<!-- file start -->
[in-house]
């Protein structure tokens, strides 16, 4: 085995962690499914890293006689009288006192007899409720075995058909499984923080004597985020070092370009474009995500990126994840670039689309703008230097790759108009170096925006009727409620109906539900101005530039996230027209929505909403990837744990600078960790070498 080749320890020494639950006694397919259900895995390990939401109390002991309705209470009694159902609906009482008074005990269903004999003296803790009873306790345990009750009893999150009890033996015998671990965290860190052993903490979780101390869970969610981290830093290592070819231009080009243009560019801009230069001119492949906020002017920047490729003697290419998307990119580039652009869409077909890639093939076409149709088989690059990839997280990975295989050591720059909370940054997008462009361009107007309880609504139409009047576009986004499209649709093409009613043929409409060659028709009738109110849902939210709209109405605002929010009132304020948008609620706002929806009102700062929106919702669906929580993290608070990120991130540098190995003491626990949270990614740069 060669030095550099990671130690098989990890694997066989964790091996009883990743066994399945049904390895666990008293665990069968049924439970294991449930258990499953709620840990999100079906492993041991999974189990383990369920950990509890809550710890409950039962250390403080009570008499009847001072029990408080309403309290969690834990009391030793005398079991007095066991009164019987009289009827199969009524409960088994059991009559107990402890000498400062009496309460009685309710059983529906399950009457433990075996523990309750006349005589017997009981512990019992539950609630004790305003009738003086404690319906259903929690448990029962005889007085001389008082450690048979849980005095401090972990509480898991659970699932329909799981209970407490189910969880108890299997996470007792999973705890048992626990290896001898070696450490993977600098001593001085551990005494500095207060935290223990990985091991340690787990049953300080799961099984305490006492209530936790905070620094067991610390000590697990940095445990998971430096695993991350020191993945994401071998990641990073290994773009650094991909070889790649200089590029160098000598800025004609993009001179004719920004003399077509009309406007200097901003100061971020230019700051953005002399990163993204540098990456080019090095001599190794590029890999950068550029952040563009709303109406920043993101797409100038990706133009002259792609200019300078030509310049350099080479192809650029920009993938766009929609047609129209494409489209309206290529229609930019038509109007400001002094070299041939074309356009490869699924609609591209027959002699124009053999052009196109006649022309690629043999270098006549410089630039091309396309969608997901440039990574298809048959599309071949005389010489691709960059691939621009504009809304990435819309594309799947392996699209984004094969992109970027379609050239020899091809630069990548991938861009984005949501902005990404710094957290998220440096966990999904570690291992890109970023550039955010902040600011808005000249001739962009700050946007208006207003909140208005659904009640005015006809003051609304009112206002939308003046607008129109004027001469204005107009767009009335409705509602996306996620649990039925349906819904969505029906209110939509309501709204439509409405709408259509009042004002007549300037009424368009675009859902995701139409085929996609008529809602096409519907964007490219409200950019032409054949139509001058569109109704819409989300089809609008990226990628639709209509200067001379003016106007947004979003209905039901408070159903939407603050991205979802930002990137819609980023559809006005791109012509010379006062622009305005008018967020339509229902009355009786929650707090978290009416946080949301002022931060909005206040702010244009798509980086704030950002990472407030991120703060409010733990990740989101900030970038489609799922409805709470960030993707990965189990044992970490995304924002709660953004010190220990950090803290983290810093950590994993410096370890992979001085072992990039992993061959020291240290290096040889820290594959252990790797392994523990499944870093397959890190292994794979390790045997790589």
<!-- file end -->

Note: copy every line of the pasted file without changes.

[in-house]
């Protein structure tokens, strides 16, 4: 085995962690499914890293006689009288006192007899409720075995058909499984923080004597985020070092370009474009995500990126994840670039689309703008230097790759108009170096925006009727409620109906539900101005530039996230027209929505909403990837744990600078960790070498 080749320890020494639950006694397919259900895995390990939401109390002991309705209470009694159902609906009482008074005990269903004999003296803790009873306790345990009750009893999150009890033996015998671990965290860190052993903490979780101390869970969610981290830093290592070819231009080009243009560019801009230069001119492949906020002017920047490729003697290419998307990119580039652009869409077909890639093939076409149709088989690059990839997280990975295989050591720059909370940054997008462009361009107007309880609504139409009047576009986004499209649709093409009613043929409409060659028709009738109110849902939210709209109405605002929010009132304020948008609620706002929806009102700062929106919702669906929580993290608070990120991130540098190995003491626990949270990614740069 060669030095550099990671130690098989990890694997066989964790091996009883990743066994399945049904390895666990008293665990069968049924439970294991449930258990499953709620840990999100079906492993041991999974189990383990369920950990509890809550710890409950039962250390403080009570008499009847001072029990408080309403309290969690834990009391030793005398079991007095066991009164019987009289009827199969009524409960088994059991009559107990402890000498400062009496309460009685309710059983529906399950009457433990075996523990309750006349005589017997009981512990019992539950609630004790305003009738003086404690319906259903929690448990029962005889007085001389008082450690048979849980005095401090972990509480898991659970699932329909799981209970407490189910969880108890299997996470007792999973705890048992626990290896001898070696450490993977600098001593001085551990005494500095207060935290223990990985091991340690787990049953300080799961099984305490006492209530936790905070620094067991610390000590697990940095445990998971430096695993991350020191993945994401071998990641990073290994773009650094991909070889790649200089590029160098000598800025004609993009001179004719920004003399077509009309406007200097901003100061971020230019700051953005002399990163993204540098990456080019090095001599190794590029890999950068550029952040563009709303109406920043993101797409100038990706133009002259792609200019300078030509310049350099080479192809650029920009993938766009929609047609129209494409489209309206290529229609930019038509109007400001002094070299041939074309356009490869699924609609591209027959002699124009053999052009196109006649022309690629043999270098006549410089630039091309396309969608997901440039990574298809048959599309071949005389010489691709960059691939621009504009809304990435819309594309799947392996699209984004094969992109970027379609050239020899091809630069990548991938861009984005949501902005990404710094957290998220440096966990999904570690291992890109970023550039955010902040600011808005000249001739962009700050946007208006207003909140208005659904009640005015006809003051609304009112206002939308003046607008129109004027001469204005107009767009009335409705509602996306996620649990039925349906819904969505029906209110939509309501709204439509409405709408259509009042004002007549300037009424368009675009859902995701139409085929996609008529809602096409519907964007490219409200950019032409054949139509001058569109109704819409989300089809609008990226990628639709209509200067001379003016106007947004979003209905039901408070159903939407603050991205979802930002990137819609980023559809006005791109012509010379006062622009305005008018967020339509229902009355009786929650707090978290009416946080949301002022931060909005206040702010244009798509980086704030950002990472407030991120703060409010733990990740989101900030970038489609799922409805709470960030993707990965189990044992970490995304924002709660953004010190220990950090803290983290810093950590994993410096370890992979001085072992990039992993061959020291240290290096040889820290594959252990790797392994523990499944870093397959890190292994794979390790045997790589």